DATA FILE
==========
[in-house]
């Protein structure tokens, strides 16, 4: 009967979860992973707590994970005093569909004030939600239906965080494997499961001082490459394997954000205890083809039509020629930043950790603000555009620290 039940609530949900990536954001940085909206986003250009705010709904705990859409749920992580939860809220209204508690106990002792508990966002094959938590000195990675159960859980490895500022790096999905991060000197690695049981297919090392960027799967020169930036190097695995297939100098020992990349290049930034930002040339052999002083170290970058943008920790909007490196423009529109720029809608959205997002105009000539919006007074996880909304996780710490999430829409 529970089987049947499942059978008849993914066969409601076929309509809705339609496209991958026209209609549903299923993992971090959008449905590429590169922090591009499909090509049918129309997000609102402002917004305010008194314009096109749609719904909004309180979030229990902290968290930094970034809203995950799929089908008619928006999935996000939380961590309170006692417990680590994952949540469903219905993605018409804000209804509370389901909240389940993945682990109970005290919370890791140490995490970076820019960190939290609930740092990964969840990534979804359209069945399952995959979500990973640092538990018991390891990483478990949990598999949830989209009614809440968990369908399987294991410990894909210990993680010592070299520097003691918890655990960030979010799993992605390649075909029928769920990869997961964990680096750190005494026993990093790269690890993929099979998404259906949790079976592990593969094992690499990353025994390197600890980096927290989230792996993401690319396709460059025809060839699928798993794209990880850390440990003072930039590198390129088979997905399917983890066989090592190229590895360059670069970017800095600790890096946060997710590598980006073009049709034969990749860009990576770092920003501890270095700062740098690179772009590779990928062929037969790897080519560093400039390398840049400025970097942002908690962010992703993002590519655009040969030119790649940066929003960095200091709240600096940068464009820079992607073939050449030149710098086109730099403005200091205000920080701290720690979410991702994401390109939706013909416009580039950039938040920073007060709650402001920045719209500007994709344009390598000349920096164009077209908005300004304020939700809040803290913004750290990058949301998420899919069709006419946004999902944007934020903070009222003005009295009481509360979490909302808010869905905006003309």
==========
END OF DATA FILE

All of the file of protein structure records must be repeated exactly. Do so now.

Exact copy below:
[in-house]
């Protein structure tokens, strides 16, 4: 009967979860992973707590994970005093569909004030939600239906965080494997499961001082490459394997954000205890083809039509020629930043950790603000555009620290 039940609530949900990536954001940085909206986003250009705010709904705990859409749920992580939860809220209204508690106990002792508990966002094959938590000195990675159960859980490895500022790096999905991060000197690695049981297919090392960027799967020169930036190097695995297939100098020992990349290049930034930002040339052999002083170290970058943008920790909007490196423009529109720029809608959205997002105009000539919006007074996880909304996780710490999430829409 529970089987049947499942059978008849993914066969409601076929309509809705339609496209991958026209209609549903299923993992971090959008449905590429590169922090591009499909090509049918129309997000609102402002917004305010008194314009096109749609719904909004309180979030229990902290968290930094970034809203995950799929089908008619928006999935996000939380961590309170006692417990680590994952949540469903219905993605018409804000209804509370389901909240389940993945682990109970005290919370890791140490995490970076820019960190939290609930740092990964969840990534979804359209069945399952995959979500990973640092538990018991390891990483478990949990598999949830989209009614809440968990369908399987294991410990894909210990993680010592070299520097003691918890655990960030979010799993992605390649075909029928769920990869997961964990680096750190005494026993990093790269690890993929099979998404259906949790079976592990593969094992690499990353025994390197600890980096927290989230792996993401690319396709460059025809060839699928798993794209990880850390440990003072930039590198390129088979997905399917983890066989090592190229590895360059670069970017800095600790890096946060997710590598980006073009049709034969990749860009990576770092920003501890270095700062740098690179772009590779990928062929037969790897080519560093400039390398840049400025970097942002908690962010992703993002590519655009040969030119790649940066929003960095200091709240600096940068464009820079992607073939050449030149710098086109730099403005200091205000920080701290720690979410991702994401390109939706013909416009580039950039938040920073007060709650402001920045719209500007994709344009390598000349920096164009077209908005300004304020939700809040803290913004750290990058949301998420899919069709006419946004999902944007934020903070009222003005009295009481509360979490909302808010869905905006003309």